GD&T & TYPES OF DIMENSIONING – ANSI Y14.5

An engineering drawing may communicate the following:

- Geometry of the part
- Critical functional relationship
- Tolerances
- Material, heat treat, surface coatings
- Part documentation such as part number and drawing revision

Drawing errors compound the cost of the errors *(money, time, material, and customer satisfaction)* as we move further from initial design to production. Drawing errors create Disagreements over drawing interpretation –» Difficulty communicating drawing requirements –» and Designer's intent can not be understood.

__Dimensions__: A numerical value expressed in appropriate units of measure and used to define the size, location, orientation, form or other geometric characteristics of a part. Decimal dimensioning shall be used on mechanical drawing. The follwing shall be observed where specifying millimeter dimensions used on drawings.

__Metric Dimension Notes__: Drawing must state the units used and certain other information used in the drawing: ALL DIMENSIONS IN MILLIMETRES UNLESS STATEE OTHERWISE –» DRAWING IN ACCORDANCE WITH THE STANDARD REFERENCED IN BS8888: 2004 –» COMPONENTS/PARTS TO BE STAMPED WITH THEIR PLANT IDENT NUMBER WHERE MARKED/SHOWN IN LETTERS AT LEEAST 3MM HIGH.

**Metric Dimensioning:**

- When a metric dimension is a whole number; the decimal point and zero are omitted (Ex: .27). If dimension is a whole number, neither the decimal point or a zero is shown (14).
- When a metric dimension is less than one mllimeter, a zero precedes the decimal point Ex:0.5). If dimension is less than 1 mil, a zero precedes the decimal point (0.5).
- When a metric dimension is not a whole number; a decimal point with the portion of a millimeter (10ths or 100ths) is specified (Ex: 11.5). If the dimension exceeds a whole number by a decimal fraction of 1 mil, the last digit to the right of the decimal point is not followed by a zero (ø14.2).

**Deviation** *(độ lệch)*: The difference between a size and the corresponding nominal size.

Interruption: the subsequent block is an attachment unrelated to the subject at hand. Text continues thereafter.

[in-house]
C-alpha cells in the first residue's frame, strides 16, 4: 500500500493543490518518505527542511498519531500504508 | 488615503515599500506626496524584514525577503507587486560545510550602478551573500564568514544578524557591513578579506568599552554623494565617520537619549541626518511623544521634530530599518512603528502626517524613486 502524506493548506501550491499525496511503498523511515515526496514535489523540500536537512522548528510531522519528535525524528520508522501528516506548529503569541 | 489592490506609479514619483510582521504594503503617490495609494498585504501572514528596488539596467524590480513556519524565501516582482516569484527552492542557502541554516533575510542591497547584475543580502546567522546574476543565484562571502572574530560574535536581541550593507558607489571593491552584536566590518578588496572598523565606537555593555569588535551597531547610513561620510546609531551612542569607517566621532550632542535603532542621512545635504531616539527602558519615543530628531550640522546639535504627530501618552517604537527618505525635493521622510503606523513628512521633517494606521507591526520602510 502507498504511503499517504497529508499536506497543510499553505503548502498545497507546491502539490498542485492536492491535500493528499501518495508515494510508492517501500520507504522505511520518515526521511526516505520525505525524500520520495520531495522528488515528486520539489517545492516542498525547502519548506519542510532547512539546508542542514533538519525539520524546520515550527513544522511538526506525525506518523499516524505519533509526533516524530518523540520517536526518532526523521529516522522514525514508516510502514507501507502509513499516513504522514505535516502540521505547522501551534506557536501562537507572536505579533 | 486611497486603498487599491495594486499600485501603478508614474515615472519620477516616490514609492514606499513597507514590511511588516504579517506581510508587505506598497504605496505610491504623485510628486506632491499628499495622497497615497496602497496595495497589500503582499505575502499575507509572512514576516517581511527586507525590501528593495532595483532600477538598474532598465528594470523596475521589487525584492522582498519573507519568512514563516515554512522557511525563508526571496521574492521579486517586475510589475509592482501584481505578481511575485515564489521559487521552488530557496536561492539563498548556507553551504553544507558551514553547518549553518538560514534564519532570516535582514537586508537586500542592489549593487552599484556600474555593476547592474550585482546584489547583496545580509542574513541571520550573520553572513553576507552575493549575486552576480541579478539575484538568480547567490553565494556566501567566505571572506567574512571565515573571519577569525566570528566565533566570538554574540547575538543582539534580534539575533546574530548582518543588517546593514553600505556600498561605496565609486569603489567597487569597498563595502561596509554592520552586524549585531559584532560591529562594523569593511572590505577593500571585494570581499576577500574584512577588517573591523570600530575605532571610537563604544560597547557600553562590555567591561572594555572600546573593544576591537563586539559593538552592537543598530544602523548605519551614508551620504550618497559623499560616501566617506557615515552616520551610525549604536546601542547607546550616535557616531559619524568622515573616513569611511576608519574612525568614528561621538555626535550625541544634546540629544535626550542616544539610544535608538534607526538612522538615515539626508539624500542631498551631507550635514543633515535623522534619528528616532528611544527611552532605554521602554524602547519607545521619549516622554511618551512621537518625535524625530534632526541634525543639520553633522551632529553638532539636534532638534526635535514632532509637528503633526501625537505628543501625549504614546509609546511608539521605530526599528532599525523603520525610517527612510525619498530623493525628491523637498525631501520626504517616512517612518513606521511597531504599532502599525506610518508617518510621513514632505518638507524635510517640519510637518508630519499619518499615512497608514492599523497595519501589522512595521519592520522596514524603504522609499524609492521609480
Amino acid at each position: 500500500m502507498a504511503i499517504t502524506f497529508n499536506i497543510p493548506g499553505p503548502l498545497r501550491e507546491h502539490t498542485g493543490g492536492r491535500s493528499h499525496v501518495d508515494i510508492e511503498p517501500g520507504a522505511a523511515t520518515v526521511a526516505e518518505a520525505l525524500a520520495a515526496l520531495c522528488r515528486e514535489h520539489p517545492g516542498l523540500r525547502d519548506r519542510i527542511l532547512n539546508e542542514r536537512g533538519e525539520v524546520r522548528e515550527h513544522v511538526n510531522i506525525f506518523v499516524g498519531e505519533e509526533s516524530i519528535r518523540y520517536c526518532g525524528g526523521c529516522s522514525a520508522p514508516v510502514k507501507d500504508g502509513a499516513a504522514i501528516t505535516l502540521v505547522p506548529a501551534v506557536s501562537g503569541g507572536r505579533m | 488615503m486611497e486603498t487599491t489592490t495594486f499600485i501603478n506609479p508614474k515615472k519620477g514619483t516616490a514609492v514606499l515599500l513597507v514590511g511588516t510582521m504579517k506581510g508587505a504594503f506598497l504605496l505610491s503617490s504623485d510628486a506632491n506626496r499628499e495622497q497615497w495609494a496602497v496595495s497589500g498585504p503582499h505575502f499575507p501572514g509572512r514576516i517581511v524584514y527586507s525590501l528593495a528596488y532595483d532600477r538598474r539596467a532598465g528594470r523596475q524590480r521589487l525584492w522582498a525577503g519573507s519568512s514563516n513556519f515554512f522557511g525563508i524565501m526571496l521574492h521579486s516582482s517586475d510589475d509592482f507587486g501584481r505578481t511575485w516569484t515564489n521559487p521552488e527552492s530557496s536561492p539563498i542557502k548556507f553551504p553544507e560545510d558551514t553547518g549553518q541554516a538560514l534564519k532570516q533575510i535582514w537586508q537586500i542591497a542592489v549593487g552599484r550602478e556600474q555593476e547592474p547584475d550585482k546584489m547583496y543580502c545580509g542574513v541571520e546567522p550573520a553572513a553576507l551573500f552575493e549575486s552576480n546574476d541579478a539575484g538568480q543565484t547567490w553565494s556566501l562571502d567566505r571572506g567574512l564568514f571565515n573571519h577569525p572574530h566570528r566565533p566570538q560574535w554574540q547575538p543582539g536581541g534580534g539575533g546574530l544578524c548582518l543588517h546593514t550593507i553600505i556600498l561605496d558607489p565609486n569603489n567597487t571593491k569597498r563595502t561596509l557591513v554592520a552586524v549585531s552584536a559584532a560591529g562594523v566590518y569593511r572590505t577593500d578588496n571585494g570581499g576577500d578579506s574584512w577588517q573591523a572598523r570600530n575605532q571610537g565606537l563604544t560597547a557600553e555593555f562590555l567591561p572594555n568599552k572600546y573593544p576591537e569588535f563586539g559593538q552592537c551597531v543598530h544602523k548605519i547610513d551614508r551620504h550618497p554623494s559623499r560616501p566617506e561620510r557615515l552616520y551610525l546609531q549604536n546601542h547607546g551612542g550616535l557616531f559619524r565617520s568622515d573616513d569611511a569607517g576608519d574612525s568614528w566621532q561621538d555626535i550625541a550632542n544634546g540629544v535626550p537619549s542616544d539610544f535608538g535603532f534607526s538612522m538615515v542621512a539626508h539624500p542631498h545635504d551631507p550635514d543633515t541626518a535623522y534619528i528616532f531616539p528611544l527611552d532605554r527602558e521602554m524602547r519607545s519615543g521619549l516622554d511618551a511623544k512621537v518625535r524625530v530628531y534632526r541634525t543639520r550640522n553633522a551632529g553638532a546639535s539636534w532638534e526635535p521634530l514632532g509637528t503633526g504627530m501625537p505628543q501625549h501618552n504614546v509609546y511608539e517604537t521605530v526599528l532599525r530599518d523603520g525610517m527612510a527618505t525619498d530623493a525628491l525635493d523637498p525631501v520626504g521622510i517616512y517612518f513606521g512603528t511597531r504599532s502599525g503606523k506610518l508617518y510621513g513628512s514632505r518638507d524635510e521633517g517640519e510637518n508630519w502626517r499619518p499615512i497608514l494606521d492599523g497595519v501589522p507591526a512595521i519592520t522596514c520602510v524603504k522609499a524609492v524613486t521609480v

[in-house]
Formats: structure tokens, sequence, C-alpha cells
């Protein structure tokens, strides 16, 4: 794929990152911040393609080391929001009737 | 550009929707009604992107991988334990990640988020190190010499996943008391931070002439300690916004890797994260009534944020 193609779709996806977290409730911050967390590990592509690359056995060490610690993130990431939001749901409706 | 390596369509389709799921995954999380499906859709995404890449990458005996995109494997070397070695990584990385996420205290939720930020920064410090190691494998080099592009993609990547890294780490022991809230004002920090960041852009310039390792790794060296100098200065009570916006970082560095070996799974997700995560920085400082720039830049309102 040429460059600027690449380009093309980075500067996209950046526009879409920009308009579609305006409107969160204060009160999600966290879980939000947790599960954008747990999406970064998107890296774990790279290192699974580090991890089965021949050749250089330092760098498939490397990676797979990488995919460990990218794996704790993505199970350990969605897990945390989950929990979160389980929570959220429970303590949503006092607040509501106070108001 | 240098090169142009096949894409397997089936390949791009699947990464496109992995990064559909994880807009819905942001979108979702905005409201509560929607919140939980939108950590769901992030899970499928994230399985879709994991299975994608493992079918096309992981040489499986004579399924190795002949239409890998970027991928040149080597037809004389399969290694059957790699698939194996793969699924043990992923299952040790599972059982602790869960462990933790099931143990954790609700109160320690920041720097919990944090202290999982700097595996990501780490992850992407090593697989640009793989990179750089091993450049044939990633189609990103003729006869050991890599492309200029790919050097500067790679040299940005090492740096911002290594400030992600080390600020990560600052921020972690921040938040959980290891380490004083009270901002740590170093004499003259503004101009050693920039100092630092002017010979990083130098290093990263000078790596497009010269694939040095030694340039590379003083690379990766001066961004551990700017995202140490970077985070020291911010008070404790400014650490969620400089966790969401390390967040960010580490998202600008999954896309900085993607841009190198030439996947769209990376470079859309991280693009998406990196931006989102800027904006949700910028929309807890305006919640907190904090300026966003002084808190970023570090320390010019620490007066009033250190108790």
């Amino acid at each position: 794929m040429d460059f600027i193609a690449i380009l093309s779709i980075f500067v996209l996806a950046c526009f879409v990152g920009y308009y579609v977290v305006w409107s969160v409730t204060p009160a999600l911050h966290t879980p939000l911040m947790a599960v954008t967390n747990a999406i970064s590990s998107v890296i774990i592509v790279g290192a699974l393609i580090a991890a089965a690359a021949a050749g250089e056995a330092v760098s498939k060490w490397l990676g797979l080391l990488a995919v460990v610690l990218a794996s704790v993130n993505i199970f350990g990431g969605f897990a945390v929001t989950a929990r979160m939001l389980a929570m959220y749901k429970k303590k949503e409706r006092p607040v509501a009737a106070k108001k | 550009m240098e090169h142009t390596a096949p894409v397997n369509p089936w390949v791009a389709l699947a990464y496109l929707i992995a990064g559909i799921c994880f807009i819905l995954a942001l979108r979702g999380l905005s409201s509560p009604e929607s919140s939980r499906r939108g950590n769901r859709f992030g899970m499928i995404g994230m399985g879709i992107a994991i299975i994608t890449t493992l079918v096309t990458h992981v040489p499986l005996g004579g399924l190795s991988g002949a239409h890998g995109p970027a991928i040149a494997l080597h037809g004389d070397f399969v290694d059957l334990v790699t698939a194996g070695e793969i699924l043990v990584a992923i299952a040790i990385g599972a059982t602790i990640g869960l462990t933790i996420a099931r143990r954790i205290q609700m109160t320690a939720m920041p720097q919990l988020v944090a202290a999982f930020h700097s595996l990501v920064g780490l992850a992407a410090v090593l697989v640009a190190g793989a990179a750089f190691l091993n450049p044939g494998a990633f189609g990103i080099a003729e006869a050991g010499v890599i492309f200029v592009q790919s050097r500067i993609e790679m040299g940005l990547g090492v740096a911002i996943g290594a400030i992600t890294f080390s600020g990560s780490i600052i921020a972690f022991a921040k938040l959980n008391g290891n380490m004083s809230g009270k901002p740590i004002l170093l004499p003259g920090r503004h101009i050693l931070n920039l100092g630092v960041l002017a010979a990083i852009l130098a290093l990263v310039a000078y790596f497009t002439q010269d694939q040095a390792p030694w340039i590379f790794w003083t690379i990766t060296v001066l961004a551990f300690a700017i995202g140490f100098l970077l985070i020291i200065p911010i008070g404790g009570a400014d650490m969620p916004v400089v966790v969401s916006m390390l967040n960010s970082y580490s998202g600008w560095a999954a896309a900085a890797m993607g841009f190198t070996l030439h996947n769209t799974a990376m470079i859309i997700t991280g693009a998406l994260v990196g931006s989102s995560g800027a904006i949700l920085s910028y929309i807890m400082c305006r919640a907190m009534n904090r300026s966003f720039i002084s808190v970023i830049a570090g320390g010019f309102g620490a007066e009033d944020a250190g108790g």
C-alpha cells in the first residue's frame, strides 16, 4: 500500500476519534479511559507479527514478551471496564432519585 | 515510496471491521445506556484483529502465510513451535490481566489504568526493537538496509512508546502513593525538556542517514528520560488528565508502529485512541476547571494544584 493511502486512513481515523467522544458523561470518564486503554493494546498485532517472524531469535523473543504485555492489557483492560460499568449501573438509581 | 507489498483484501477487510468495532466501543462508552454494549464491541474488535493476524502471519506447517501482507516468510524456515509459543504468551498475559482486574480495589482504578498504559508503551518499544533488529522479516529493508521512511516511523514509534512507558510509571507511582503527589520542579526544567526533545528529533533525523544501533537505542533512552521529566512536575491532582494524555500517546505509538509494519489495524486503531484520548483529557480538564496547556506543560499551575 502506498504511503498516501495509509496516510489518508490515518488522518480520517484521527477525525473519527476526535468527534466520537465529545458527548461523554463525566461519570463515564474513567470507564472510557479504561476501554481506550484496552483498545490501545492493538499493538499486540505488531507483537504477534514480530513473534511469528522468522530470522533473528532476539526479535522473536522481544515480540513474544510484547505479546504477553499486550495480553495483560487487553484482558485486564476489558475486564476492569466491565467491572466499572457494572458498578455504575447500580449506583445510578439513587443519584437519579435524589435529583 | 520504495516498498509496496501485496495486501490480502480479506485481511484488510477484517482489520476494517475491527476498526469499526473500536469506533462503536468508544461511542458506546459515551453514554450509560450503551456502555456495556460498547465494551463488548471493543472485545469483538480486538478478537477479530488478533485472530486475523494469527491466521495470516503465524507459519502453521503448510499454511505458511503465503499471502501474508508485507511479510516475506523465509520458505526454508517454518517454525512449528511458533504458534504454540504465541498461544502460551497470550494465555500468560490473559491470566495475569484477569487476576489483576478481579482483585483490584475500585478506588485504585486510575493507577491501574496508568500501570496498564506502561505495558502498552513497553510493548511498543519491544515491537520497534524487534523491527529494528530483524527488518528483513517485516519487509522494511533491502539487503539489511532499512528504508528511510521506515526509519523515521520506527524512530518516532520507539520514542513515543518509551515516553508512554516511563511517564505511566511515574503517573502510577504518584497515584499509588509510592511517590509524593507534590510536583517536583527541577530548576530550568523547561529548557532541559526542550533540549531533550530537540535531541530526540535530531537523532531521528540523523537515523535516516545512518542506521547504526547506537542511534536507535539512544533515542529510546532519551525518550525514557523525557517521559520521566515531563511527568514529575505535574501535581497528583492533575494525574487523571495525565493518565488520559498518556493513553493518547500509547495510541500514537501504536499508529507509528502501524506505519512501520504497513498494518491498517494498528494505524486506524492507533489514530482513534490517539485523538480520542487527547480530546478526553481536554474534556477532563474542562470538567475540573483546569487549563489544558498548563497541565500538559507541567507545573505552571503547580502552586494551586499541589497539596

**Inch Dimensioning:** A zero is not used before the decimal point for value less than 1" (.214). Tolerance should be expressed with the same number of decimal places as its dimensioned (1.234 ±.005 or .24 ±.01 ). Where unilateral tolerancing is used and either the +/- value is nil, its dimension shall be expressed with the same number of decimal places.

Specified Dimension is the target dimension from which the limits are calculated.

**Dimensioning Limits**: All dimensioning limts are absolute. That is all dimensions are considered to have a zero after the last true digit (Ex: 1.62 means 1.620.

**Deviation** *(độ lệch)*: The difference between a size and the corresponding nominal size.

**Upper Deviation:** The difference between the maximum limiting size and the corresponding nominal size of a feature.

**Lower Deviation:** The difference between the minimum limiting size and the corresponding nominal size of a feature.

**Tolerance:** Tolerance is the total permissible variation of a size. The difference between the maximum and minimum size limits of a part.

**Actual Fit:** The actual fit between two mating parts is the raltion existing between them with respect to the amount of clearance or interference that is present when they're assembled.

**Clearance Fit:** A fit type where clearance exists between assembled parts under all tolerance conditions. A clearance fit *(khoảng hở, độ hở)* is one having limits of size so when provided or specified that a clearance always results when mating part are assembled.

**Interference Fit:** A fit type where interference exists between assembled parts under all tolerance conditions. An interference fit *(chạm vào nhau)* is one having limits of size so when provided or specified that an interference always results when mating parts are assembled.